At the risk of appearing parochial today’s featured vehicle, the 1964 CD 3 was not by any stretch of the imagination a great success on the track but it did point the way to aerodynamic developments that took off spectacularly in 1977 with the Lotus 78 and is still in evidence in Formula One and other top motor sports categories today.
The CD 3 would prove to be the last design to use a Panhard motor at Le Mans or indeed any non historic race. Power came from a supercharged horizontally opposed two cylinder 848 cc / 51.7 cui motor that produced up to 70 hp that drove the front wheels.
Beneath the low drag body, which has a drag coefficient, measurement of aerodynamic drag resistance, of just 0.12 was a back bone chassis with inboard disc brakes at the front and drum brakes at the rear.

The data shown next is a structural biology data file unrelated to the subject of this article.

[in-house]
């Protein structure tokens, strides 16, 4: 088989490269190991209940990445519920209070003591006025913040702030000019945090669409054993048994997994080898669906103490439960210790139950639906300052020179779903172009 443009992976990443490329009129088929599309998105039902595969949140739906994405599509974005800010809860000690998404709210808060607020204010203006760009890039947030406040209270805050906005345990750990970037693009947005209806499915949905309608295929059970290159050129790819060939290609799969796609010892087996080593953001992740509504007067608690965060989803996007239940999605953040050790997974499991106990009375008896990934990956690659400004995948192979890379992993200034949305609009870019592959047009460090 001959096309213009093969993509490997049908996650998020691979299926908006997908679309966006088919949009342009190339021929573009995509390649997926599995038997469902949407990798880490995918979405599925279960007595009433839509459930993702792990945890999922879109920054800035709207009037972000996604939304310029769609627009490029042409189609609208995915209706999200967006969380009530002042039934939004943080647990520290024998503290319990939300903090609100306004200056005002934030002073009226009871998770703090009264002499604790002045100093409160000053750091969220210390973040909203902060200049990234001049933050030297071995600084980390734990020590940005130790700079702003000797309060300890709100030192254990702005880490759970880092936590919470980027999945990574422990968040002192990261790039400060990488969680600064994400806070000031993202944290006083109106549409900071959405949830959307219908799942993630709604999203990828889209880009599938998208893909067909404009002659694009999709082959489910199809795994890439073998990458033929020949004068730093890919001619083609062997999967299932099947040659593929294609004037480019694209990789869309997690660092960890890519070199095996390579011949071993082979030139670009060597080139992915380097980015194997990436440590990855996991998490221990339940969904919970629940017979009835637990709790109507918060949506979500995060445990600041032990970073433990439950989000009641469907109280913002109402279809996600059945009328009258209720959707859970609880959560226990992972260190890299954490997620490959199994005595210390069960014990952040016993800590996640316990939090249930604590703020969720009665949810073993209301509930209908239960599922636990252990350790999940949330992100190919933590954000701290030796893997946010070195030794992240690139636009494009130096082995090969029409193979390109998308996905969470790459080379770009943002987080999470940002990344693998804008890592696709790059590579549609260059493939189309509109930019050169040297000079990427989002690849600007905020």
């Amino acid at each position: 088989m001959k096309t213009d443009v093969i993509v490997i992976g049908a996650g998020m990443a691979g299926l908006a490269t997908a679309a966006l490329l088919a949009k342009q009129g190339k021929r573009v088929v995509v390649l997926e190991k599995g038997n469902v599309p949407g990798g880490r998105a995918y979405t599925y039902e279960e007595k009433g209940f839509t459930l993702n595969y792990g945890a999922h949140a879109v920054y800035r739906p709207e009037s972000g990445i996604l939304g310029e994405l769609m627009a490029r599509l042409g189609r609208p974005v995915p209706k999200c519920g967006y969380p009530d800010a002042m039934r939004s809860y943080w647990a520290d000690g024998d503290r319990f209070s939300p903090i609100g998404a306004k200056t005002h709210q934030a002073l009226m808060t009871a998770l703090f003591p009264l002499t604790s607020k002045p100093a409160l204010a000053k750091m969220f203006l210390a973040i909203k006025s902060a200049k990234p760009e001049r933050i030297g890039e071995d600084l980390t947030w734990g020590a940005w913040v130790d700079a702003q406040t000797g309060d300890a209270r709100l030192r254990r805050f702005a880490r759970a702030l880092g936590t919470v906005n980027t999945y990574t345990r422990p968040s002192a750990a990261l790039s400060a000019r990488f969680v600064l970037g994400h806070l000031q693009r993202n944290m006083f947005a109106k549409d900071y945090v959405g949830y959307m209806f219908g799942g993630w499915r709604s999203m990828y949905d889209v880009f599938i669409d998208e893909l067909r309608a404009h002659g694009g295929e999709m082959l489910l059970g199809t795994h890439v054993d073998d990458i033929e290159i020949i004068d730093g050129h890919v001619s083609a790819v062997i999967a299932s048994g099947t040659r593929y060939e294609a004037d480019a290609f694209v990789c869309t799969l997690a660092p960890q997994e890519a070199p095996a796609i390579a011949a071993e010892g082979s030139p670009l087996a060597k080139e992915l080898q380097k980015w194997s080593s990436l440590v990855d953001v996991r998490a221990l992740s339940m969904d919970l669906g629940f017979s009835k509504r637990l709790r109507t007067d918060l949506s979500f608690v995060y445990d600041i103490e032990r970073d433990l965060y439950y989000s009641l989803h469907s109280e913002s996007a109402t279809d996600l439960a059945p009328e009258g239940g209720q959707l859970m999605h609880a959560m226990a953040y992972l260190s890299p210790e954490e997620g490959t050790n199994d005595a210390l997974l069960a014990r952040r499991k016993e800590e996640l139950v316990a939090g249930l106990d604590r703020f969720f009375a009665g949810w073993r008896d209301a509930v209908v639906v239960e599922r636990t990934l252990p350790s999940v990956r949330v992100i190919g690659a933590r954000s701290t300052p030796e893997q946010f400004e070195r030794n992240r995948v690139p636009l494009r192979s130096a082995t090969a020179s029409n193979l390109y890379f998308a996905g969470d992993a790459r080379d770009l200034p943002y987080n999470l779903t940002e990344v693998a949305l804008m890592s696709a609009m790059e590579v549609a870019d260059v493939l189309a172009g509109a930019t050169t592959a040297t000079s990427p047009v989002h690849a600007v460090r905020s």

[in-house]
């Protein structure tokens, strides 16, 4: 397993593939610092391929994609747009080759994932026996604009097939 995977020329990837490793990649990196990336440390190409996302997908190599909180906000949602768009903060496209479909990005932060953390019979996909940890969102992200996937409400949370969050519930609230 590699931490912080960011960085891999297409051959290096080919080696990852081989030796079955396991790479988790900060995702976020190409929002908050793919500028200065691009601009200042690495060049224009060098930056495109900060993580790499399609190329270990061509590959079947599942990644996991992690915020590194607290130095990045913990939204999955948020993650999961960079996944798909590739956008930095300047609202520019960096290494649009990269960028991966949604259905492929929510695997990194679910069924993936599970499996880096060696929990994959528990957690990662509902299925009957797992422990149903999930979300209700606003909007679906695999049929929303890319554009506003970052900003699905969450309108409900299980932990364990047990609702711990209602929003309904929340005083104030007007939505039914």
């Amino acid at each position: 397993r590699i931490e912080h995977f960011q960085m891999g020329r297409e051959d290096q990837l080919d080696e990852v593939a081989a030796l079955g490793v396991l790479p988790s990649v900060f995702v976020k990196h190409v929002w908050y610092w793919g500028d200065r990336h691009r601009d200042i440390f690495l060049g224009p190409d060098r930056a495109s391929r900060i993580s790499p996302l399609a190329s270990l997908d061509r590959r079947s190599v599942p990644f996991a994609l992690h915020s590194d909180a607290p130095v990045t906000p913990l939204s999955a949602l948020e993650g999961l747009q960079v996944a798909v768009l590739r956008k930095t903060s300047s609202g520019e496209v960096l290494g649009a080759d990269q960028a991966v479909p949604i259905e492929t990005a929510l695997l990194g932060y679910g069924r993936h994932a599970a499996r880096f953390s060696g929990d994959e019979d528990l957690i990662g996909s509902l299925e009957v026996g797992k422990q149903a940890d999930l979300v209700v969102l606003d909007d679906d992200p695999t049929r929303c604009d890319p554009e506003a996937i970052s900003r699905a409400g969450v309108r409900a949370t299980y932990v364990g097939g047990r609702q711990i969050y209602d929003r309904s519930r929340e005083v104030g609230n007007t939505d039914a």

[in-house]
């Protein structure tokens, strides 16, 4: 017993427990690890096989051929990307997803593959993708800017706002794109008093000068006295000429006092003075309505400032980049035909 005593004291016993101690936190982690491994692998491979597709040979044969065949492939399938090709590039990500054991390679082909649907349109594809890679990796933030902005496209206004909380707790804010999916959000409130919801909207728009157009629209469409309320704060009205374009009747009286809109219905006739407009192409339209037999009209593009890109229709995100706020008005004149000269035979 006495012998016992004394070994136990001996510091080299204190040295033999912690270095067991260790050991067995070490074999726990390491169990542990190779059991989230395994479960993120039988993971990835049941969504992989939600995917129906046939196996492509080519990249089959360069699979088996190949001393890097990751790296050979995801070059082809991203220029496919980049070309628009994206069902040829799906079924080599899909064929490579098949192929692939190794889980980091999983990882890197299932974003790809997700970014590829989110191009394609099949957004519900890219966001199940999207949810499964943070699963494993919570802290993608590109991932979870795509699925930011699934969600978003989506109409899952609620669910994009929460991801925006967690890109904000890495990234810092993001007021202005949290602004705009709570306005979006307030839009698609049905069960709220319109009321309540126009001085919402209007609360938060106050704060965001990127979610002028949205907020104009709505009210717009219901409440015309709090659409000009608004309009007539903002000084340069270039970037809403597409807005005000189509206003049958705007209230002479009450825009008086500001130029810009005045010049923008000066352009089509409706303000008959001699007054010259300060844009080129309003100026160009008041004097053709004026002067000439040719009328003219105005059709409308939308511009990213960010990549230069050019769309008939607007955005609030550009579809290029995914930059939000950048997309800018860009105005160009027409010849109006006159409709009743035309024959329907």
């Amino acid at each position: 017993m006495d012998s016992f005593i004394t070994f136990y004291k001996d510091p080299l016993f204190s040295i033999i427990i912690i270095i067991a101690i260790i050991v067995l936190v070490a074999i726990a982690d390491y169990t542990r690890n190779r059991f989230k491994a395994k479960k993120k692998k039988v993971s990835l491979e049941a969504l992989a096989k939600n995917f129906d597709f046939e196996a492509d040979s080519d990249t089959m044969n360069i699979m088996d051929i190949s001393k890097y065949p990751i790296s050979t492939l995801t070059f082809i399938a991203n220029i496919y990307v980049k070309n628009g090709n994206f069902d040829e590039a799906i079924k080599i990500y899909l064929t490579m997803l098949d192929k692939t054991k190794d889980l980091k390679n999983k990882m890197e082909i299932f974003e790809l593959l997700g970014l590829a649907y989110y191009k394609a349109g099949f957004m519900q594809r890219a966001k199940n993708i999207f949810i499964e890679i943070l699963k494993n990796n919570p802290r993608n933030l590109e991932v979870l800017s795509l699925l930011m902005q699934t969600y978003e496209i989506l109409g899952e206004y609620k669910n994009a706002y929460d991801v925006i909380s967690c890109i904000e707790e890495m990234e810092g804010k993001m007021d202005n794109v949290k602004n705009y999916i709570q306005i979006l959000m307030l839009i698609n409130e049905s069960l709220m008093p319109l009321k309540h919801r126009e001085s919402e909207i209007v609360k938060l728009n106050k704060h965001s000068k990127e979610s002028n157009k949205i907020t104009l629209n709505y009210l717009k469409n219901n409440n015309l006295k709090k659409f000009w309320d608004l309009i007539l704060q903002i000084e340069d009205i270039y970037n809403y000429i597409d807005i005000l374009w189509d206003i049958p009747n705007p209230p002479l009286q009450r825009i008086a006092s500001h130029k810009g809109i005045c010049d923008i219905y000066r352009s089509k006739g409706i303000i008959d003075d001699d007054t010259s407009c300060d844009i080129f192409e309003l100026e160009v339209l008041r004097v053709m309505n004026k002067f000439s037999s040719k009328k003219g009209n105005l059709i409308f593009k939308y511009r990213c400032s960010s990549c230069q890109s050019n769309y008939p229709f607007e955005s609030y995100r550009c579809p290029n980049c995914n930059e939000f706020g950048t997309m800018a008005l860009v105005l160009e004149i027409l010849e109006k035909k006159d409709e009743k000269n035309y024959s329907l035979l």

This photo does not show it but beneath the rear body work is a venturi tunnel which effectively managed airflow beneath the car in such away that it was sucked to the ground, which translated means the faster it went the better it’s road holding and grip.
Despite it’s futuristic shape and aerodynamic innovation even with a top speed of 140 mph the two CD 3’s only qualified for the last two places on the grid for the Le Mans 24 hours and both retired one with mechanical maladies. The chassis #64/2, seen at Goodwood Festival of Speed here, qualified 54th for the 1964 Le Mans 24 hours driven by André Guilhaudin and Alain Bertaut and retired after completing 77 laps due to engine failure. The 55th qualified sister car driven by Pierre Lelong and Guy Verrier made it to lap 124 before the gearbox had cried enough.
As Panhard was about to be wholly consumed by Citroën who planned to switch Panhard’s production capacity to Citroën models 1964 would be the last year the CD or Panhard names would appear at Le Mans.
Charles Deutsch, CD, who had been part of the Deutsch Bonet DB partnership went on to design the body work for the 1971 Porsche 917/20 Le Mans challenger which gained a certain notoriety after being dubbed “le Cochon Rose”
Thanks for joining me on this “Engine Failure” edition of “Gettin’ a li’l psycho on tyres”, I hope you will join me again tomorrow. Don’t forget to come back now !